Answer: Wildflower seed mixes can be difficult to work with, especially if some of the plants are not very well suited to your local area. And, there is often a problem with weeds sprouting and outcompeting the seedlings, just as there would be in any new garden area. Usually, to establish a wildflower planting it is better to set out transplants and allow them to become established and mature, then they will self seed to perpetuate the planting over time. That way you can select plants that are most likely to thrive and be reliable growers where you are planting.
But since you already have the seeds, the answer to your question depends in part on what kind(s) of seeds specifically you have. Some seeds may need pretreatment such as cold stratification prior to planting, while others may not. To achieve that, if your soil has not yet frozen, you could plant them now outside and wait and see how they germinate next spring, or simply wait and plant in the early spring. (With a spring planting, some seeds will probably germinate in a month or two, others may not germinate until the following spring.)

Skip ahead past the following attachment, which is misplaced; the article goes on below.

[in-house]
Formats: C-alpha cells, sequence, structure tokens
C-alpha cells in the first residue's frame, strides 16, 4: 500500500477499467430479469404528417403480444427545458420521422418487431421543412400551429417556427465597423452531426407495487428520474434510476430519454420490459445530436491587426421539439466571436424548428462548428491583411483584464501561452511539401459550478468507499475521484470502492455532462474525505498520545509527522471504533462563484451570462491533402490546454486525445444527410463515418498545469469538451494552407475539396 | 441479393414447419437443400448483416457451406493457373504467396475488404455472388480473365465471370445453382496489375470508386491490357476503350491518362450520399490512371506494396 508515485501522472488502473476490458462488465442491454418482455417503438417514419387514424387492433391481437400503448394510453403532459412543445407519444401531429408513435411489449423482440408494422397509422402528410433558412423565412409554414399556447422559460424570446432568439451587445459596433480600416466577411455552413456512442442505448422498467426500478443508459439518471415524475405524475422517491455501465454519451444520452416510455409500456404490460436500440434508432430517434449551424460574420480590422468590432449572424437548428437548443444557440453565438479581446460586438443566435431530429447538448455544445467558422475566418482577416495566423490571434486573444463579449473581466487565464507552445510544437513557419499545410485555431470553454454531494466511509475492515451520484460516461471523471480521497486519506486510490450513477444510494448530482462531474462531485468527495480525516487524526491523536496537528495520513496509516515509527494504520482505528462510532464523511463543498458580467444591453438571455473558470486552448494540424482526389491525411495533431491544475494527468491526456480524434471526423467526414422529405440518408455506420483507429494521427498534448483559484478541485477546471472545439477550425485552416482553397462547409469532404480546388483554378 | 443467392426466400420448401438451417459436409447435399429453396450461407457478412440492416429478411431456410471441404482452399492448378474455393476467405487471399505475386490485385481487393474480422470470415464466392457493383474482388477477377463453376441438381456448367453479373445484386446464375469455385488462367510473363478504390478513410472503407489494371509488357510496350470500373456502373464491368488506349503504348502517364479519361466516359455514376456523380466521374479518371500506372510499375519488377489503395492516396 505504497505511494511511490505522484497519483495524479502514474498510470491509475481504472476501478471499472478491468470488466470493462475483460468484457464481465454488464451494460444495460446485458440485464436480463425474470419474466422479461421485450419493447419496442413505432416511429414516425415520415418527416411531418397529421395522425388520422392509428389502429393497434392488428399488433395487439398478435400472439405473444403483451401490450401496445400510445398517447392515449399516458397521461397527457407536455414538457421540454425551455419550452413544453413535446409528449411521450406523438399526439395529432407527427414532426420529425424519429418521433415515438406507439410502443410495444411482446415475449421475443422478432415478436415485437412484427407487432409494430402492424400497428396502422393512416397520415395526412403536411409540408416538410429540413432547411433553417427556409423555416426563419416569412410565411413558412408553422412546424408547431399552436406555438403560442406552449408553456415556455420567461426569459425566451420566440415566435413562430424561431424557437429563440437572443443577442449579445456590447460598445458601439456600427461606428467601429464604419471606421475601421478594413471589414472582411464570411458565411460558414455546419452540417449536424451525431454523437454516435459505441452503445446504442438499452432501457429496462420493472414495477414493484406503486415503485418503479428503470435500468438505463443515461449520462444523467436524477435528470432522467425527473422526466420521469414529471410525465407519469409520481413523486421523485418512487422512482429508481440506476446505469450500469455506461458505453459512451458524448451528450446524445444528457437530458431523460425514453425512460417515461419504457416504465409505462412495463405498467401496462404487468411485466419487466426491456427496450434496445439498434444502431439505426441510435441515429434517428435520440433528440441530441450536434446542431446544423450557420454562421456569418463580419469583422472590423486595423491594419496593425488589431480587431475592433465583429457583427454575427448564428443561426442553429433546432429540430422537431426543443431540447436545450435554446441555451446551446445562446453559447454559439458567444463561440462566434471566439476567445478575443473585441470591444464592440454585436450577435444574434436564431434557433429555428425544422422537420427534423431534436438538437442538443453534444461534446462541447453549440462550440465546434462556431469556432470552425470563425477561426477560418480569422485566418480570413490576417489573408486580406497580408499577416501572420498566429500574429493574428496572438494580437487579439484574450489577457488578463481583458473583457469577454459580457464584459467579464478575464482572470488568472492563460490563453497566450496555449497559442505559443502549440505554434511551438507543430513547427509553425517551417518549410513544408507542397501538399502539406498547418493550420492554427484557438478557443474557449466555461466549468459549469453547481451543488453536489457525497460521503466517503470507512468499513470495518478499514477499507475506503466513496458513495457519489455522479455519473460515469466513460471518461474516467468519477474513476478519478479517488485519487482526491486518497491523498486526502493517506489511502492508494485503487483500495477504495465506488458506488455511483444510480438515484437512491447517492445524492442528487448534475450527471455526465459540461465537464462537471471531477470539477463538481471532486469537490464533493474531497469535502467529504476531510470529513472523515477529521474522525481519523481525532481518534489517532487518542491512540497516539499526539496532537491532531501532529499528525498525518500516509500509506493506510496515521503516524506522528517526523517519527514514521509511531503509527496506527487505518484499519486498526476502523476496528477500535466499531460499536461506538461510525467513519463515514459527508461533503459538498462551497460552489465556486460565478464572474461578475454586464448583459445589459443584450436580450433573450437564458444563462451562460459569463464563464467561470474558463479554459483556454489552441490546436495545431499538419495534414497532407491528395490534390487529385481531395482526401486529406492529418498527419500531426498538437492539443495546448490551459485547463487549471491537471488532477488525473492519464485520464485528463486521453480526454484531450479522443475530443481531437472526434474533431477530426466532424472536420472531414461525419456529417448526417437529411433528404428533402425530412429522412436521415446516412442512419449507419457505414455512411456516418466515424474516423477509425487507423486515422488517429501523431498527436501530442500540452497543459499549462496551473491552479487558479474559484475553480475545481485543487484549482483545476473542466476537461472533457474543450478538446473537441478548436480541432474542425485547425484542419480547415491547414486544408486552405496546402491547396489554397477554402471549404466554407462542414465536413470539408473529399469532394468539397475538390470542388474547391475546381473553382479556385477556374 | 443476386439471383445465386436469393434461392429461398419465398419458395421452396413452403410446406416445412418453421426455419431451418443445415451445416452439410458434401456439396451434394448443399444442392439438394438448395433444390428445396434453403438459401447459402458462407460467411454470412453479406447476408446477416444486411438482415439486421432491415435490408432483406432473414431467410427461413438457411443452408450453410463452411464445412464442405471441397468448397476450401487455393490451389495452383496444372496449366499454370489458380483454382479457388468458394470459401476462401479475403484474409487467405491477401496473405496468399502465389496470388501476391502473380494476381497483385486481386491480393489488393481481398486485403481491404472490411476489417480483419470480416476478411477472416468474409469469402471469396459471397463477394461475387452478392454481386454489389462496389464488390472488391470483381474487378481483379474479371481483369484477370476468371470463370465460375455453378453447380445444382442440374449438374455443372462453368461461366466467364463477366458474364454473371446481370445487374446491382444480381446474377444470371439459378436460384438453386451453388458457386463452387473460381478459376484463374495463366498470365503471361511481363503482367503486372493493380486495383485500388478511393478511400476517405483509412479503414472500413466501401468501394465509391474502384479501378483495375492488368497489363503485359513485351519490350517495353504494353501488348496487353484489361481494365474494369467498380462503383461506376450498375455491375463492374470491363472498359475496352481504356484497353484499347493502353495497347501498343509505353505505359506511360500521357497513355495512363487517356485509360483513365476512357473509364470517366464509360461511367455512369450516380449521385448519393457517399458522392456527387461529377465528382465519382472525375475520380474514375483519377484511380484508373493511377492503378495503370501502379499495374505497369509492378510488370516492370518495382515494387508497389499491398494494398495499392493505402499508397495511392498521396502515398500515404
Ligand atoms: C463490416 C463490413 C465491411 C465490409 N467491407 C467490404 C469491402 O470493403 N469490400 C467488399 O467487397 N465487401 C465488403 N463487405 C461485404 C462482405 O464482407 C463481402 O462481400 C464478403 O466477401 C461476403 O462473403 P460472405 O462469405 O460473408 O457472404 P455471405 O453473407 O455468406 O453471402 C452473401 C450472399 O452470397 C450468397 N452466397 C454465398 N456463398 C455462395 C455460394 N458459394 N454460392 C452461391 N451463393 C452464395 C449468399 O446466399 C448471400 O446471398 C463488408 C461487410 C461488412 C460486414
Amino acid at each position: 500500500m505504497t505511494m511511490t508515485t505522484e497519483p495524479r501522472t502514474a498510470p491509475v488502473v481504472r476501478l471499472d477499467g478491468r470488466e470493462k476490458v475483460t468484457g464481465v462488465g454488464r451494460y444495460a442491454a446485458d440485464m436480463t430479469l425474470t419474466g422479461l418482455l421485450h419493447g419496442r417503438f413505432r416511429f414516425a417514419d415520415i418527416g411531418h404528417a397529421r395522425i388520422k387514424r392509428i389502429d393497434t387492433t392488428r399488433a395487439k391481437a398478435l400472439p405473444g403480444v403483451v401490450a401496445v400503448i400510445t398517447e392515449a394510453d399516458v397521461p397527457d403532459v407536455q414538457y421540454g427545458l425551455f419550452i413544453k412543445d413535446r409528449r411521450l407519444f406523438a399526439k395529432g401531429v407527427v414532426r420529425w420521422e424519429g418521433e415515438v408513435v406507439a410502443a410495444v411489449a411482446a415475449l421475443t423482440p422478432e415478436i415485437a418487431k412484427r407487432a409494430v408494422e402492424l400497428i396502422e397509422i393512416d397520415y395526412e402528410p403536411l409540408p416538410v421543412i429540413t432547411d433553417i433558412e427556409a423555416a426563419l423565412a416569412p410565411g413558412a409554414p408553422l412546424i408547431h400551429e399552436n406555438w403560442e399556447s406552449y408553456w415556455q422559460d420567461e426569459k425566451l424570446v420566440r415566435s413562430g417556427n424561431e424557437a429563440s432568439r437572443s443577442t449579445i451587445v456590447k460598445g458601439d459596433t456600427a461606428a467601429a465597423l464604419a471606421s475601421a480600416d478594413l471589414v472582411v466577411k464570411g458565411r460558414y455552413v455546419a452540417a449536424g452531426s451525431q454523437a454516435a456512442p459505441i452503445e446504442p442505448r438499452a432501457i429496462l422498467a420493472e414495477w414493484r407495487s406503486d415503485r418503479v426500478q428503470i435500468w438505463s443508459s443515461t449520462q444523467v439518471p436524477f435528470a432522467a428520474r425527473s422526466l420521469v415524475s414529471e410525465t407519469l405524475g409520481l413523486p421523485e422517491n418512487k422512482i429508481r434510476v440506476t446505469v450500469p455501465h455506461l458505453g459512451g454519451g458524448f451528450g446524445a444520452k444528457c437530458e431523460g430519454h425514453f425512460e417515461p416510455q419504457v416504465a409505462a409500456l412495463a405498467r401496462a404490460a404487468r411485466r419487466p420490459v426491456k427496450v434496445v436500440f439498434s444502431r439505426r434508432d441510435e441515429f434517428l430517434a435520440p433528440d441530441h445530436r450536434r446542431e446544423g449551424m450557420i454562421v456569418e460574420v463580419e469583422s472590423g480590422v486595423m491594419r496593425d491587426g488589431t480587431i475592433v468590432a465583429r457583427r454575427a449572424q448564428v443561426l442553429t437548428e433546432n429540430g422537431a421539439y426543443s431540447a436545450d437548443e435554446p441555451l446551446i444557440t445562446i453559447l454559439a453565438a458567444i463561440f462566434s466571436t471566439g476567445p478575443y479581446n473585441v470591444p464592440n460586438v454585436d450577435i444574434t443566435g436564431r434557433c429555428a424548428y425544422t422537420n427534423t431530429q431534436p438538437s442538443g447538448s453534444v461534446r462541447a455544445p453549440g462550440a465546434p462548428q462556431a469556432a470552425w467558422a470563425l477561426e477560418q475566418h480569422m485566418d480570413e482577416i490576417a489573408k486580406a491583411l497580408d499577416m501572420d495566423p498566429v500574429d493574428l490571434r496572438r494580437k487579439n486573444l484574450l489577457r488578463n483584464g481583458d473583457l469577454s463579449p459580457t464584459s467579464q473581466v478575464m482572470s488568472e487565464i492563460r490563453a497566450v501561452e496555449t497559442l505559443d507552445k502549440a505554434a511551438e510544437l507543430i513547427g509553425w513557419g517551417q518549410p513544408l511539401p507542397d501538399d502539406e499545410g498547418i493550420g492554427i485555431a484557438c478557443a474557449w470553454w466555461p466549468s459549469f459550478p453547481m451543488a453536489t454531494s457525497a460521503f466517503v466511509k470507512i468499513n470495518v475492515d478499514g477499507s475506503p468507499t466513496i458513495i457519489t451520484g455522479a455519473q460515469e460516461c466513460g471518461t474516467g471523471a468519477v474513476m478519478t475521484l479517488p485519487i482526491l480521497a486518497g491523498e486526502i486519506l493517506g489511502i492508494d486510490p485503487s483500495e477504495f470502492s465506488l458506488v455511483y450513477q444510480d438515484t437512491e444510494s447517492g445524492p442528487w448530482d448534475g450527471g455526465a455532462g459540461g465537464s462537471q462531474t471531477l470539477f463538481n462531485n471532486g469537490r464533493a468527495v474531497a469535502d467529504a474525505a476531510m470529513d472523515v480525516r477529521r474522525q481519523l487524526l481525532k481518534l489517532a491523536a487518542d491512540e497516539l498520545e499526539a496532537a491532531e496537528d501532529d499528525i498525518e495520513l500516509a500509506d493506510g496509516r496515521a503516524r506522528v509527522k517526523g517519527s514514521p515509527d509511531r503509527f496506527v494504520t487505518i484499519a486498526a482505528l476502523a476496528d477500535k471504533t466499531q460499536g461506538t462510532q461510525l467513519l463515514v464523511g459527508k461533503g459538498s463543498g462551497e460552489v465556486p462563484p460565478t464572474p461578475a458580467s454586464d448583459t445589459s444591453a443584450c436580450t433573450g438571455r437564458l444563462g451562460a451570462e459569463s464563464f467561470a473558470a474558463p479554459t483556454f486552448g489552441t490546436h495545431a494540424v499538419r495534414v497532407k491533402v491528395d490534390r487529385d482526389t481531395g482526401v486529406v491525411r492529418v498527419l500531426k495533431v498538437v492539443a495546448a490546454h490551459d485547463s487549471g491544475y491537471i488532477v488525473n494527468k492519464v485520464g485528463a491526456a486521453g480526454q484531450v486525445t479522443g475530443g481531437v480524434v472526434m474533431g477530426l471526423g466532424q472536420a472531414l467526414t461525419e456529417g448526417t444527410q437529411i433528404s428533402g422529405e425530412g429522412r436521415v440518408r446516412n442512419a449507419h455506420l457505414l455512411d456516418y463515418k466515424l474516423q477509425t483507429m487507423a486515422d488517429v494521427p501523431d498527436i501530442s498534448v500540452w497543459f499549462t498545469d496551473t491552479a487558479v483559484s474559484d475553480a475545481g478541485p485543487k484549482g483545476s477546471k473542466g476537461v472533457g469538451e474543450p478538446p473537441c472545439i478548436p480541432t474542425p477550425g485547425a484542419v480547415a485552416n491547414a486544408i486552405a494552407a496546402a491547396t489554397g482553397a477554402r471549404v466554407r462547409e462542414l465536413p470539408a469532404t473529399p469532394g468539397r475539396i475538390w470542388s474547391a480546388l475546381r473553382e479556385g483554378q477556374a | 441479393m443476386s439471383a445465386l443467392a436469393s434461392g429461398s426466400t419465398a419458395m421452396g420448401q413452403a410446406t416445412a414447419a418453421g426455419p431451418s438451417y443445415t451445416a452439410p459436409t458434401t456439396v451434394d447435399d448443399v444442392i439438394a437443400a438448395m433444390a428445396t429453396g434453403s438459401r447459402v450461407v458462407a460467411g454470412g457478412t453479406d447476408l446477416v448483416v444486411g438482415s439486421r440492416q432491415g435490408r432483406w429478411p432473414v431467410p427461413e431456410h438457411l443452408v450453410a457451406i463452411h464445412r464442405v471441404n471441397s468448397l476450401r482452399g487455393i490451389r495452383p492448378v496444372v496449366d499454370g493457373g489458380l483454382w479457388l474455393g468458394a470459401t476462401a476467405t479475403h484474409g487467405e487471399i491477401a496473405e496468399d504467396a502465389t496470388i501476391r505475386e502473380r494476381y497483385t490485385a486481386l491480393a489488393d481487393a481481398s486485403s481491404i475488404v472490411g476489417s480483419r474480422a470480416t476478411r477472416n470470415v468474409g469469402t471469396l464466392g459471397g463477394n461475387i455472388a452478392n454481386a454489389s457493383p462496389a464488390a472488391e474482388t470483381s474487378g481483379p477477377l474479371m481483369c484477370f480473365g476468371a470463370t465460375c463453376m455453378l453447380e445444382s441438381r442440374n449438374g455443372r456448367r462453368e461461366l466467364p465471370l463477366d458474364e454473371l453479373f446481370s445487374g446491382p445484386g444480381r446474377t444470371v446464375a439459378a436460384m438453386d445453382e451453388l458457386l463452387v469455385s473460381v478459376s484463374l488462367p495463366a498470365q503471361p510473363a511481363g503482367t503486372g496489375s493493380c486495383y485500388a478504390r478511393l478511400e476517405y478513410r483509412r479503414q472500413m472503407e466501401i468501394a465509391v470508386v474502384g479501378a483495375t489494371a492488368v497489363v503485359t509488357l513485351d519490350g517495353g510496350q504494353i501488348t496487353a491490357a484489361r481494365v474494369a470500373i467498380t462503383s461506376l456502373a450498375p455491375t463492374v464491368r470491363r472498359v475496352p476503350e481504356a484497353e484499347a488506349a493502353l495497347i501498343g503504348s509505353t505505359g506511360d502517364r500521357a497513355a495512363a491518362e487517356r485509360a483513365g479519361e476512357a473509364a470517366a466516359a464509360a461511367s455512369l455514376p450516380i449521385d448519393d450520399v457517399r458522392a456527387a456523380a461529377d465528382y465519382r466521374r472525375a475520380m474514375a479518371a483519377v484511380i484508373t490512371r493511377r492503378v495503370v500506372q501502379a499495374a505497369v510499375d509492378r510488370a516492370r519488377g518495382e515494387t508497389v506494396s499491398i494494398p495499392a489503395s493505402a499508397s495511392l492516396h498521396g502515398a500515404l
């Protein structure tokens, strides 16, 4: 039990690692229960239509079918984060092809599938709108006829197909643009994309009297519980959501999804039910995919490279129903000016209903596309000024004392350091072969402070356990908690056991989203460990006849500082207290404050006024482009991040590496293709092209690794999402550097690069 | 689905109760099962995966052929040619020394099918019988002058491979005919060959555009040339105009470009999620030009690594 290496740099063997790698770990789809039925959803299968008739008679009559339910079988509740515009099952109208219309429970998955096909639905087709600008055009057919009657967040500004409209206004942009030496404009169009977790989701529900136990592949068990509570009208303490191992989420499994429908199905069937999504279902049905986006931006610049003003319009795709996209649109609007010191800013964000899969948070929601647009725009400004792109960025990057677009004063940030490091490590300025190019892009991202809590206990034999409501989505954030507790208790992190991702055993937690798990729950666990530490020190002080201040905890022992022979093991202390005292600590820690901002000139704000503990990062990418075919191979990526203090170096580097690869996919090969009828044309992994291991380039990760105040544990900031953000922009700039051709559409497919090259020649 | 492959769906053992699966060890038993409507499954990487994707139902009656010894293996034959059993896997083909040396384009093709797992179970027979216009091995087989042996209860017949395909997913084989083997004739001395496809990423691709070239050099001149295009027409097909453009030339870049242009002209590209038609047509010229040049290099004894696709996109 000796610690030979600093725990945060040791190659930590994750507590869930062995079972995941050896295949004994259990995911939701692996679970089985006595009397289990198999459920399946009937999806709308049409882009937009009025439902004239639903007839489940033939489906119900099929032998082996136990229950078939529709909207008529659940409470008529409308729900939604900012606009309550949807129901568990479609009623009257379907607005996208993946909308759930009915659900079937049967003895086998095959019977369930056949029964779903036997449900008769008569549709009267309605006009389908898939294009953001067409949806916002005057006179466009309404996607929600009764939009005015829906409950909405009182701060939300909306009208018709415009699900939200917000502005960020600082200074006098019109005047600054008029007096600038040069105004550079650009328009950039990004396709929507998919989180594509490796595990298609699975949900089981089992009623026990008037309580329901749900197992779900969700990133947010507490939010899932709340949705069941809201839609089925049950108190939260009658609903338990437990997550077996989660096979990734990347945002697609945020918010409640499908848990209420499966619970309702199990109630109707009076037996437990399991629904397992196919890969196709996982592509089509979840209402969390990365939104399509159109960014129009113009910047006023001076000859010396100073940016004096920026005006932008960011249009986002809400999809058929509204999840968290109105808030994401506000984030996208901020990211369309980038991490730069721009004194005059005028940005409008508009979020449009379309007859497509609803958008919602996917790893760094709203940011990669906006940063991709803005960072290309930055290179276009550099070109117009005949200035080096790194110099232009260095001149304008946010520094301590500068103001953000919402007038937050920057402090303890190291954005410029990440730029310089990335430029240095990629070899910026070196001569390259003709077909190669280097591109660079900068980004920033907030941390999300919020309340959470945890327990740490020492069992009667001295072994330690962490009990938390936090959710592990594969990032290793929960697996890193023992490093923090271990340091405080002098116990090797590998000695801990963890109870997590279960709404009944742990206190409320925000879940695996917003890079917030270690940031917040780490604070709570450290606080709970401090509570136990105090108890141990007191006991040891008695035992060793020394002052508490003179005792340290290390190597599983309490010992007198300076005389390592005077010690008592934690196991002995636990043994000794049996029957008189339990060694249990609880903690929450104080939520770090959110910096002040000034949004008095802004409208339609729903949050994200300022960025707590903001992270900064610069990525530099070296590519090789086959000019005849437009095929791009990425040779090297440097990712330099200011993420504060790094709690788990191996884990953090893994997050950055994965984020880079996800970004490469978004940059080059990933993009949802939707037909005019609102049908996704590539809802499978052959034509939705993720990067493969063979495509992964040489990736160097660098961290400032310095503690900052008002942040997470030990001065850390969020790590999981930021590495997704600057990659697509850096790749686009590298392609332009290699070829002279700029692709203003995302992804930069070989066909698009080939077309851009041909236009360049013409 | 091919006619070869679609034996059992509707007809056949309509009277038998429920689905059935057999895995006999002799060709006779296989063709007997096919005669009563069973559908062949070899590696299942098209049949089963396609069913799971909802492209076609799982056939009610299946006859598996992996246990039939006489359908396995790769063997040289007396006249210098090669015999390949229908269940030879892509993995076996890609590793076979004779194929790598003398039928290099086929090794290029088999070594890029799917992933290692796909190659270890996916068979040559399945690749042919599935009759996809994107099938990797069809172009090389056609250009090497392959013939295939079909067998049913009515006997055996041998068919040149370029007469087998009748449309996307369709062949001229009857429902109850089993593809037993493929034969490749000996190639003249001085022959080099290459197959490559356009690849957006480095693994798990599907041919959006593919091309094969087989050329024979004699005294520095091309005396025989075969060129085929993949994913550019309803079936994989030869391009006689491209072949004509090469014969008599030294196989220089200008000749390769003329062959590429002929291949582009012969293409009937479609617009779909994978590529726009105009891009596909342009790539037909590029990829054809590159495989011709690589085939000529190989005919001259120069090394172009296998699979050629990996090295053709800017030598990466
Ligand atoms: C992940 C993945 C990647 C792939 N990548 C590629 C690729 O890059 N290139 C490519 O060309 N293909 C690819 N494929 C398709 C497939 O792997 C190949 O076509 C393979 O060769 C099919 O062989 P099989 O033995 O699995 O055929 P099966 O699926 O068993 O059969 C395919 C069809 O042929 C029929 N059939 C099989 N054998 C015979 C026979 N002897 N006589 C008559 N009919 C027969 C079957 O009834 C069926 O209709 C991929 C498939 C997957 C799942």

You would need to prepare the soil carefully just as you would for any flower planting bed using seeds (or transplants)-- remove existing turf/weeds, loosen it down six to ten inches, work in organic matter such as compost, plant carefully, and keep the area weeded. Planting the seeds/transplants in rows will help you identify weeds vs. seedlings. Mulching between the rows of seeds will also help keep down weeds. Good luck with your project!
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